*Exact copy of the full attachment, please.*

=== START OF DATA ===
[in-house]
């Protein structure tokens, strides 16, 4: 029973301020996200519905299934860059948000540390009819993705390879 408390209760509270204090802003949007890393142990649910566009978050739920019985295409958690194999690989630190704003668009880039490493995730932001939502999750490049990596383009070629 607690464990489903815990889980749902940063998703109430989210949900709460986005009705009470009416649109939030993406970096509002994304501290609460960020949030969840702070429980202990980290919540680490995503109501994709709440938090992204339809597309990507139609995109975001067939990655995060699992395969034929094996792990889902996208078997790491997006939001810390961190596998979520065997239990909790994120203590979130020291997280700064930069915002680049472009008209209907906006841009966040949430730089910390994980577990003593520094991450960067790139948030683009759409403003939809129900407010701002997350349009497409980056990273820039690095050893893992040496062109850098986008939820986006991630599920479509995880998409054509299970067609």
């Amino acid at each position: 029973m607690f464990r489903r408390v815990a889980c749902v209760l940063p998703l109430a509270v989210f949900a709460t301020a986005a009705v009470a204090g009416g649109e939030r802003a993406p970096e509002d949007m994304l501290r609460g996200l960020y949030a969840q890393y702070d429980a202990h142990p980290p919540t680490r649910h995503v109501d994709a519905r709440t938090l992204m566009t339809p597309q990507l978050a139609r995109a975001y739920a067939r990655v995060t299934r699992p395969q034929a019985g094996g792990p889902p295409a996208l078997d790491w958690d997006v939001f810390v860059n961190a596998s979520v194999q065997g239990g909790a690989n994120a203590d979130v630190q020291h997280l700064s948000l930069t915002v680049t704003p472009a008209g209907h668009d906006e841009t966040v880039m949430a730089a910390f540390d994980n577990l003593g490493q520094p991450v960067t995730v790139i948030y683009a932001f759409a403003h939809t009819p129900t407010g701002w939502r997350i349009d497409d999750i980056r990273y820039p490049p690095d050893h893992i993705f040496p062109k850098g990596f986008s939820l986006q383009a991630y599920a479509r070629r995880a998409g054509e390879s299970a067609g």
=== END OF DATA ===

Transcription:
[in-house]
């Protein structure tokens, strides 16, 4: 029973301020996200519905299934860059948000540390009819993705390879 408390209760509270204090802003949007890393142990649910566009978050739920019985295409958690194999690989630190704003668009880039490493995730932001939502999750490049990596383009070629 607690464990489903815990889980749902940063998703109430989210949900709460986005009705009470009416649109939030993406970096509002994304501290609460960020949030969840702070429980202990980290919540680490995503109501994709709440938090992204339809597309990507139609995109975001067939990655995060699992395969034929094996792990889902996208078997790491997006939001810390961190596998979520065997239990909790994120203590979130020291997280700064930069915002680049472009008209209907906006841009966040949430730089910390994980577990003593520094991450960067790139948030683009759409403003939809129900407010701002997350349009497409980056990273820039690095050893893992040496062109850098986008939820986006991630599920479509995880998409054509299970067609």
């Amino acid at each position: 029973m607690f464990r489903r408390v815990a889980c749902v209760l940063p998703l109430a509270v989210f949900a709460t301020a986005a009705v009470a204090g009416g649109e939030r802003a993406p970096e509002d949007m994304l501290r609460g996200l960020y949030a969840q890393y702070d429980a202990h142990p980290p919540t680490r649910h995503v109501d994709a519905r709440t938090l992204m566009t339809p597309q990507l978050a139609r995109a975001y739920a067939r990655v995060t299934r699992p395969q034929a019985g094996g792990p889902p295409a996208l078997d790491w958690d997006v939001f810390v860059n961190a596998s979520v194999q065997g239990g909790a690989n994120a203590d979130v630190q020291h997280l700064s948000l930069t915002v680049t704003p472009a008209g209907h668009d906006e841009t966040v880039m949430a730089a910390f540390d994980n577990l003593g490493q520094p991450v960067t995730v790139i948030y683009a932001f759409a403003h939809t009819p129900t407010g701002w939502r997350i349009d497409d999750i980056r990273y820039p490049p690095d050893h893992i993705f040496p062109k850098g990596f986008s939820l986006q383009a991630y599920a479509r070629r995880a998409g054509e390879s299970a067609g």